In the first reading, God says he will be in our hearts. He will not be external. He will not be pages in a book. He will not be rules to memorize. He will be an integral part of us. He will be our hearts. God as an external force is like a business negotiation, with both sides trying to get the better deal at the expense of the other, and the possibility of broken contracts. God says in the past negotiations have broken down, when God was an external force. But now God is an internal force. When God is our hearts, we can ‘think’ like God. We will not have to learn how to know God or have to teach others. We will know God because he is in our hearts.
In the Gospel, when God is in his heart, Peter recognizes Jesus’ divinity. But later, he is thinking like a man, not like God. He very humanly wishes that Jesus not suffer and die. He does not want his friend to go through that. He does not want to lose his friend. He is thinking like a human of our earthly limits, rather than thinking like God of the eternal bigger picture.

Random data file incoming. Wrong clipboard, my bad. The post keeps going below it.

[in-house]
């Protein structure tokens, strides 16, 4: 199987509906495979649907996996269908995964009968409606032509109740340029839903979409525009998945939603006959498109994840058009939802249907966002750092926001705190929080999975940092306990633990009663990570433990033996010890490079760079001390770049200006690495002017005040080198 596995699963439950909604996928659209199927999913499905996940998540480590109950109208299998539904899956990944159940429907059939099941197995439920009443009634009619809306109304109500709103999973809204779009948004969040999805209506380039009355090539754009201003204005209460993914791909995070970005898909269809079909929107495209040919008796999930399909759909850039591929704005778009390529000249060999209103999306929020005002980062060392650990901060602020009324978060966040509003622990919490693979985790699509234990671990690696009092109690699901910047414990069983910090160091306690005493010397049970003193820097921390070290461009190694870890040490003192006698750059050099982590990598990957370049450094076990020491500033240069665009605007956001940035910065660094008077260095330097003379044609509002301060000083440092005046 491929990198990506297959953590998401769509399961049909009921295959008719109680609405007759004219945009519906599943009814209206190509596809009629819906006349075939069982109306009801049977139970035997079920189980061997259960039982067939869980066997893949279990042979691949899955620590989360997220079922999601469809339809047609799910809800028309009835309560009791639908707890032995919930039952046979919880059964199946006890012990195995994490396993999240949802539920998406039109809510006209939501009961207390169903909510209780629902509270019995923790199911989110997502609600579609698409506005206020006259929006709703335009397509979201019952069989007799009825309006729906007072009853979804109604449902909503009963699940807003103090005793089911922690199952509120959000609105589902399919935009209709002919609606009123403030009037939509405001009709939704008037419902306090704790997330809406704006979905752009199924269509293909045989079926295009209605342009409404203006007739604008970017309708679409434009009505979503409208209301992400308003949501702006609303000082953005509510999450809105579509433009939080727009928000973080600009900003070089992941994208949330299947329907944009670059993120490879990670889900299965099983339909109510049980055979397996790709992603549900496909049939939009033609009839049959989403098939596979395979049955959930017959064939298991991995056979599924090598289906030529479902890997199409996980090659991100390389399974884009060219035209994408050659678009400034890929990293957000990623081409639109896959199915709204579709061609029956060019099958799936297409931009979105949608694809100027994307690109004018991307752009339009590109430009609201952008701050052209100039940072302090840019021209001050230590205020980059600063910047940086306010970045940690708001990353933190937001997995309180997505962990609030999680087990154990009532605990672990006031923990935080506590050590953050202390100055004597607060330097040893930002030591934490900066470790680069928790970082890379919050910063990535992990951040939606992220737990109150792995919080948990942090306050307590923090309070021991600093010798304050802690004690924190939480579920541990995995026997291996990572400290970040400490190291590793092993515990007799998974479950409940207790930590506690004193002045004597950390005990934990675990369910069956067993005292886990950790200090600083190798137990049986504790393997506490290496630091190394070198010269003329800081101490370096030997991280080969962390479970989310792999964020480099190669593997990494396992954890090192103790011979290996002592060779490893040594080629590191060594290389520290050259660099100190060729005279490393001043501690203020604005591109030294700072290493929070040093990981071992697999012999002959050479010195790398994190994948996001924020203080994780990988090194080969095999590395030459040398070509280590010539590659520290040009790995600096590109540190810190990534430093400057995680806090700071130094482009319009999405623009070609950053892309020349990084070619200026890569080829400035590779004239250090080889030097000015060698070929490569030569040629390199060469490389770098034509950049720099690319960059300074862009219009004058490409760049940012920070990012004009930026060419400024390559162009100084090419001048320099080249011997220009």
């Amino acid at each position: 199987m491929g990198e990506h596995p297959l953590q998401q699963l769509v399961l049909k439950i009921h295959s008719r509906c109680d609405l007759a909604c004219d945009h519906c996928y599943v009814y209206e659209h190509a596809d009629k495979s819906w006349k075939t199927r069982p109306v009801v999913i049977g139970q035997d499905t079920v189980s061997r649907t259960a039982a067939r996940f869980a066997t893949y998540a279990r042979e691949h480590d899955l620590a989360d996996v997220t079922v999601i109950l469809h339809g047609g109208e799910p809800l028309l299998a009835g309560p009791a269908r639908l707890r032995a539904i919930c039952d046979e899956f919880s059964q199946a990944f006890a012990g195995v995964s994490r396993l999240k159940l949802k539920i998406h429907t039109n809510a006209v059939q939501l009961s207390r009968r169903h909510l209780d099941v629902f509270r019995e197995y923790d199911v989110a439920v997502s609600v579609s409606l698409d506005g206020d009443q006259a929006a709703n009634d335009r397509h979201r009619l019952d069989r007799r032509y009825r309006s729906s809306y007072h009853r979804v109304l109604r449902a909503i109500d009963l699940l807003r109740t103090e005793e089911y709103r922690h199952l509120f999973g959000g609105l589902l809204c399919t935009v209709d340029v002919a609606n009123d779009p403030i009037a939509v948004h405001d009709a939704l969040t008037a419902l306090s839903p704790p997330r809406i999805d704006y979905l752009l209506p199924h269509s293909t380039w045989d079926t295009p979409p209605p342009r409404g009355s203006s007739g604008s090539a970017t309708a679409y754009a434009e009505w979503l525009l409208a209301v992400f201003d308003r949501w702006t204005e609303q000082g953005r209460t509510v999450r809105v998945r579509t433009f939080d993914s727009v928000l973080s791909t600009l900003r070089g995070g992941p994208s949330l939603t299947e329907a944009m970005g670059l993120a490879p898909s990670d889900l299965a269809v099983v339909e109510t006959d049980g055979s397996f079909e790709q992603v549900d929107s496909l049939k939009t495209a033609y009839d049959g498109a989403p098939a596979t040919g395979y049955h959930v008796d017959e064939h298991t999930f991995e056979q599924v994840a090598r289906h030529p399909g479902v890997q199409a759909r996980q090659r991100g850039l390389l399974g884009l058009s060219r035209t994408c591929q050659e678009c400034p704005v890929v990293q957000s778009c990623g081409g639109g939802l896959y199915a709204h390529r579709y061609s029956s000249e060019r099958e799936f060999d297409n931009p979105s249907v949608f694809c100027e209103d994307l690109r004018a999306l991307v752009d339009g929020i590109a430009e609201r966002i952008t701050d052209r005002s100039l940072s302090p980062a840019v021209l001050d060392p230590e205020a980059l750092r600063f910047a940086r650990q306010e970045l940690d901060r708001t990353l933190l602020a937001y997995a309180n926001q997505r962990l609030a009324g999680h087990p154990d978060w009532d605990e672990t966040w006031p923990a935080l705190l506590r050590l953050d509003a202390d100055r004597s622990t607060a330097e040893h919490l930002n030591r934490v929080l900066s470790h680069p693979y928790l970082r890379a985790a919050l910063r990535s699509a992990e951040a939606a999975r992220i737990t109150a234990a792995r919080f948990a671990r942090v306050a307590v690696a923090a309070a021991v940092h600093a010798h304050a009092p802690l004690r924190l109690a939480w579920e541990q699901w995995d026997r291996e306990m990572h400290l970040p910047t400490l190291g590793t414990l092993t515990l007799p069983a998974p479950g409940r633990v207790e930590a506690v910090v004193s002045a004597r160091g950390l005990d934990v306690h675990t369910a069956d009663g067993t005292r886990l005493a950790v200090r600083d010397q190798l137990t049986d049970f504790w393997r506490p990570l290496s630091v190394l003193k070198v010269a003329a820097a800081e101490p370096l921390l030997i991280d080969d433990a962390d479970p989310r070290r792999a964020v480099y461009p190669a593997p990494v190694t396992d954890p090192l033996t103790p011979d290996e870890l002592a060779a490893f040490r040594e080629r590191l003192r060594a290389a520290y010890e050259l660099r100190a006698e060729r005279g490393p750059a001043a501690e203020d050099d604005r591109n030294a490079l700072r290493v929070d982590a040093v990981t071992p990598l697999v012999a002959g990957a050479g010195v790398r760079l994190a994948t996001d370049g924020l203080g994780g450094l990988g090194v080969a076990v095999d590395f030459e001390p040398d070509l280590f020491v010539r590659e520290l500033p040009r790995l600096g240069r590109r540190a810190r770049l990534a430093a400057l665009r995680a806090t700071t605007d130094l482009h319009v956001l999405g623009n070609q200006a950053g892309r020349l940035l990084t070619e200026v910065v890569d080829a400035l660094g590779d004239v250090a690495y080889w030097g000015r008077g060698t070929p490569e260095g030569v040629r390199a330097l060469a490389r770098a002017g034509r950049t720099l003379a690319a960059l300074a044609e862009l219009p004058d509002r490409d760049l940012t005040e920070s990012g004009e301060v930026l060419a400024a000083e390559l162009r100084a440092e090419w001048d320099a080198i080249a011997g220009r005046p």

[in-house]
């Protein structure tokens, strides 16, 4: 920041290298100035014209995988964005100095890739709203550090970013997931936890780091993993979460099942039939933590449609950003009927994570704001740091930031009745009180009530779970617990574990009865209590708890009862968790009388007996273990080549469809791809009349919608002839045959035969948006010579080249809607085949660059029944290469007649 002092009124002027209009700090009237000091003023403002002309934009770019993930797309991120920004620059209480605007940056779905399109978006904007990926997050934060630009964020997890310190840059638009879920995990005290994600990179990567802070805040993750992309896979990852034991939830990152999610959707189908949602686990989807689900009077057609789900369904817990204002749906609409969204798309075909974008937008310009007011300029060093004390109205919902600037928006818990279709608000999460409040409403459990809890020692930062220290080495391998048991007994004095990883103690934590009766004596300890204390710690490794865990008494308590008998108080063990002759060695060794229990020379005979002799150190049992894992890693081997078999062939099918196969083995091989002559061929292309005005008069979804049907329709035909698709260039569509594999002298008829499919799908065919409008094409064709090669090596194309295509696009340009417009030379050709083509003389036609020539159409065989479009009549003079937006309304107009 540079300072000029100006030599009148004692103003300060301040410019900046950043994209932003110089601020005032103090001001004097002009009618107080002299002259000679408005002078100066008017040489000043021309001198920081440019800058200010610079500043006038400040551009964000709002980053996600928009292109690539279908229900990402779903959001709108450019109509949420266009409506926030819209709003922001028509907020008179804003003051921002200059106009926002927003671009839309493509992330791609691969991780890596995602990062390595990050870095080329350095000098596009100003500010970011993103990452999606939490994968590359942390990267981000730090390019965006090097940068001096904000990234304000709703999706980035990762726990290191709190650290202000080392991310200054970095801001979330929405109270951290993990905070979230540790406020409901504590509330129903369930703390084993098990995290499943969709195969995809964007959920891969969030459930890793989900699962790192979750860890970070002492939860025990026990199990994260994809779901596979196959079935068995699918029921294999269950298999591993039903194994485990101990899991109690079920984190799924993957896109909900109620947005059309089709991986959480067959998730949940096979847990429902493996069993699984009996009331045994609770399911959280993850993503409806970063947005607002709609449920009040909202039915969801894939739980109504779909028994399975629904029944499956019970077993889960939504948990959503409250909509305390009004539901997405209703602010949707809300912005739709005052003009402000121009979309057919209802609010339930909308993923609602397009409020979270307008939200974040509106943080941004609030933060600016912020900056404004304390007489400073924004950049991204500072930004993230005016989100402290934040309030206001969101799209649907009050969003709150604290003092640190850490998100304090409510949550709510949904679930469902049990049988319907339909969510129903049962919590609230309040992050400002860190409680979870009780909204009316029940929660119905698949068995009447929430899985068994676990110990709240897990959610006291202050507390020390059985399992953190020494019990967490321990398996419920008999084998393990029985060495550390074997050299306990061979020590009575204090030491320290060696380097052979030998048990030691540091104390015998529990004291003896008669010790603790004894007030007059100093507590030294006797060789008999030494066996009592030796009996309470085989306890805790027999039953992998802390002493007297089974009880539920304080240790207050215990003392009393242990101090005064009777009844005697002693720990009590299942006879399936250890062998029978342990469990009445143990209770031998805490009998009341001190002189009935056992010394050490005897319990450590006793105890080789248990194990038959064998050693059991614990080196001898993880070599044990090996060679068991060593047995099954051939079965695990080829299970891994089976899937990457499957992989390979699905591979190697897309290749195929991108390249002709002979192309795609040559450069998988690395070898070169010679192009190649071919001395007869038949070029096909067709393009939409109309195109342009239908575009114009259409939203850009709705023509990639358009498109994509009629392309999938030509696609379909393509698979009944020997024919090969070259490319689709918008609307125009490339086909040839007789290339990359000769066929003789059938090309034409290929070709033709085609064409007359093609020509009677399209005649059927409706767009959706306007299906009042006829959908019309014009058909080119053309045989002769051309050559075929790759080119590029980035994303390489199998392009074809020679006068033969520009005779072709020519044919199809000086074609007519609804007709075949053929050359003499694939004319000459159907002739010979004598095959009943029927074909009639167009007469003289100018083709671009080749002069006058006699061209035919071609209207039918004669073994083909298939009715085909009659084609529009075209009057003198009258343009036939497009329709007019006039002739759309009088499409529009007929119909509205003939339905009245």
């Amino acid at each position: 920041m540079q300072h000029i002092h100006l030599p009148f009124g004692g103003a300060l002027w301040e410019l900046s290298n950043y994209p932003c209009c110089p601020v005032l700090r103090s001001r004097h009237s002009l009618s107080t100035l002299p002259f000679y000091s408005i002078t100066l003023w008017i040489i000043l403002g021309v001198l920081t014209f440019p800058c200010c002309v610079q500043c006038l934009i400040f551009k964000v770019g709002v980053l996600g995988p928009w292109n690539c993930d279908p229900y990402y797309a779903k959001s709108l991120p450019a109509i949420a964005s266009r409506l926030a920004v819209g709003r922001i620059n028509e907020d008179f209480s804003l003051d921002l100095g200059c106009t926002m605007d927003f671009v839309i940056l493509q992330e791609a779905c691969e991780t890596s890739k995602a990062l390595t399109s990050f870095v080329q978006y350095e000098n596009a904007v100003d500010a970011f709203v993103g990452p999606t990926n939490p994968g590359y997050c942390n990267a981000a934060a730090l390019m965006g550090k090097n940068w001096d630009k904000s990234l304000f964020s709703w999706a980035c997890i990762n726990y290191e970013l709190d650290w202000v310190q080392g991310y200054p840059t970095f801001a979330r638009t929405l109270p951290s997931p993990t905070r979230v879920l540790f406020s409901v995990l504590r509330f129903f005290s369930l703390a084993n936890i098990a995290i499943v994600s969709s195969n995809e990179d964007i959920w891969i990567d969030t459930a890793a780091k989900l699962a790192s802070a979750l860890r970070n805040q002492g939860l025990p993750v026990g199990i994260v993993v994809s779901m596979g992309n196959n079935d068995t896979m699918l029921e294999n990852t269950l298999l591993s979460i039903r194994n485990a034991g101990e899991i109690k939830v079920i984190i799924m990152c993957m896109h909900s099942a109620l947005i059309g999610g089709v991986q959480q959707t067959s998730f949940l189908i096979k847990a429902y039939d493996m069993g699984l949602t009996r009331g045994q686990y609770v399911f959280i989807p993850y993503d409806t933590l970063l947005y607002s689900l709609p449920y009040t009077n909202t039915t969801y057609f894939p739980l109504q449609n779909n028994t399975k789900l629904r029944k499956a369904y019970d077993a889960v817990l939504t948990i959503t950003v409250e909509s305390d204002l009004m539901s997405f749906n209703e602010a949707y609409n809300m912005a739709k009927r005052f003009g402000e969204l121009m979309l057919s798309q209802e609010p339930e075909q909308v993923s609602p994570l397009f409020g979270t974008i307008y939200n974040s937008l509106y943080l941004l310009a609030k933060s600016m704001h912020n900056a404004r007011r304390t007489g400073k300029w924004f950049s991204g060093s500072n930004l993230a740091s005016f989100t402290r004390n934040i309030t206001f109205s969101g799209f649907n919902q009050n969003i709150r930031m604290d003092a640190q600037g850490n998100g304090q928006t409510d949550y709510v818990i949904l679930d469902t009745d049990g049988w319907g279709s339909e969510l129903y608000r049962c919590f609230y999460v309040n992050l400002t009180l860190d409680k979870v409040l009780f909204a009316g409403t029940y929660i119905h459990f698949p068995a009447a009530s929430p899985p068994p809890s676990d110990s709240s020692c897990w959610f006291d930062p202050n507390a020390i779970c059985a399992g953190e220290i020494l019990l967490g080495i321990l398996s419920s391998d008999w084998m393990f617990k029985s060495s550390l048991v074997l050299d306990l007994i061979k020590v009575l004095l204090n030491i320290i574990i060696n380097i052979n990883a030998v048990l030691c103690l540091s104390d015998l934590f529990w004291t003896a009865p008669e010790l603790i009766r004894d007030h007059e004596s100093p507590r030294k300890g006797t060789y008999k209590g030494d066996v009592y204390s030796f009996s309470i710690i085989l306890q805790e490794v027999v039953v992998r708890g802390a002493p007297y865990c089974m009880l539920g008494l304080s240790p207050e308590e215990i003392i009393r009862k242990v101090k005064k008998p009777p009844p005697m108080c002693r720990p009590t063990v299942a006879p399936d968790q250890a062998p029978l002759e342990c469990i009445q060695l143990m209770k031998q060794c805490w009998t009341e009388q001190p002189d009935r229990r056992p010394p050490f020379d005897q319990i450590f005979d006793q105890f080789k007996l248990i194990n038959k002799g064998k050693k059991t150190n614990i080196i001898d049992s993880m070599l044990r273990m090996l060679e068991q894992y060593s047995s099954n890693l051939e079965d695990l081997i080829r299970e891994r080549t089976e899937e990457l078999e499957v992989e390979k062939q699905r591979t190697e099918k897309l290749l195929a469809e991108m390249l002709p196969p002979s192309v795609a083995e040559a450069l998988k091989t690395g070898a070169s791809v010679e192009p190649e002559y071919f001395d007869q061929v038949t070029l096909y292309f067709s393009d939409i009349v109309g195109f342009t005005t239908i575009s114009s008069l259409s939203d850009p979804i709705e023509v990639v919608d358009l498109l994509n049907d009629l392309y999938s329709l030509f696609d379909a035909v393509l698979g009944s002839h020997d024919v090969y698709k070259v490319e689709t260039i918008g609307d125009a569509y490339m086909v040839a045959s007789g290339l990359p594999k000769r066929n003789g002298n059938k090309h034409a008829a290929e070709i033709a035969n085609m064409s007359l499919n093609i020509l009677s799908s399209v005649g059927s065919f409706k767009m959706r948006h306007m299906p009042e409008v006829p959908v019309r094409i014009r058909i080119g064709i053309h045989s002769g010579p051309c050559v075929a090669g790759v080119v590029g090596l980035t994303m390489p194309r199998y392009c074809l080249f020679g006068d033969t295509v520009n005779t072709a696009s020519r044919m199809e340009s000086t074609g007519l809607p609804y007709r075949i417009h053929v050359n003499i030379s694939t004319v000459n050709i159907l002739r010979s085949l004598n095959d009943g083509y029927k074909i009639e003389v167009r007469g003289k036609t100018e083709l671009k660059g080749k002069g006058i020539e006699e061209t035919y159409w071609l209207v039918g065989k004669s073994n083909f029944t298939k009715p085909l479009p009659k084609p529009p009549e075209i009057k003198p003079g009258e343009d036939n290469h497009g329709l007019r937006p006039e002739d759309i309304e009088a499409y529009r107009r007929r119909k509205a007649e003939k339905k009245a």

When we see religion as an external construct, we get caught up in earthly logic, and enigmatic puzzles, and dilemmas. When we accept that God is in our hearts, it gets easier. If we let God in our hearts, we can think like God, and we can’t go wrong.
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